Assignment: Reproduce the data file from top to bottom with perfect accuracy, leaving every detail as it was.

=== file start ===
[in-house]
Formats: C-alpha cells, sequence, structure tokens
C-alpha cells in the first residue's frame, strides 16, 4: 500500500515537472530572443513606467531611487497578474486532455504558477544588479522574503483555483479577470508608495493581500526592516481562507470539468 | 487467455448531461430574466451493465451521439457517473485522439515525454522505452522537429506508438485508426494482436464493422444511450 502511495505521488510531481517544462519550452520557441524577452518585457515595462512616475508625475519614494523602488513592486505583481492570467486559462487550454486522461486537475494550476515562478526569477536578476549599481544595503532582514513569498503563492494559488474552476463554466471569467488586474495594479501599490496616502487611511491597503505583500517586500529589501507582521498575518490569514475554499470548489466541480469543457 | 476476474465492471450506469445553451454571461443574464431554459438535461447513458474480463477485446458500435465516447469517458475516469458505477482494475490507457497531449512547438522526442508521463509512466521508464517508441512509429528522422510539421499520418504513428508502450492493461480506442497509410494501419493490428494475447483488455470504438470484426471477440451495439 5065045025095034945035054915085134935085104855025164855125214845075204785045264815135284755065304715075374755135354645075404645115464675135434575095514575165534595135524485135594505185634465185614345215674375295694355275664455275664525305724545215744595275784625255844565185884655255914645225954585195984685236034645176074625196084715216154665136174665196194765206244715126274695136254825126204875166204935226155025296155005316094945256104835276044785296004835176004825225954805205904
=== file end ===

[in-house]
Formats: C-alpha cells, sequence, structure tokens
C-alpha cells in the first residue's frame, strides 16, 4: 500500500515537472530572443513606467531611487497578474486532455504558477544588479522574503483555483479577470508608495493581500526592516481562507470539468 | 487467455448531461430574466451493465451521439457517473485522439515525454522505452522537429506508438485508426494482436464493422444511450 502511495505521488510531481517544462519550452520557441524577452518585457515595462512616475508625475519614494523602488513592486505583481492570467486559462487550454486522461486537475494550476515562478526569477536578476549599481544595503532582514513569498503563492494559488474552476463554466471569467488586474495594479501599490496616502487611511491597503505583500517586500529589501507582521498575518490569514475554499470548489466541480469543457 | 476476474465492471450506469445553451454571461443574464431554459438535461447513458474480463477485446458500435465516447469517458475516469458505477482494475490507457497531449512547438522526442508521463509512466521508464517508441512509429528522422510539421499520418504513428508502450492493461480506442497509410494501419493490428494475447483488455470504438470484426471477440451495439 5065045025095034945035054915085134935085104855025164855125214845075204785045264815135284755065304715075374755135354645075404645115464675135434575095514575165534595135524485135594505185634465185614345215674375295694355275664455275664525305724545215744595275784625255844565185884655255914645225954585195984685236034645176074625196084715216154665136174665196194765206244715126274695136254825126204875166204935226155025296155005316094945256104835276044785296004835176004825225954805205904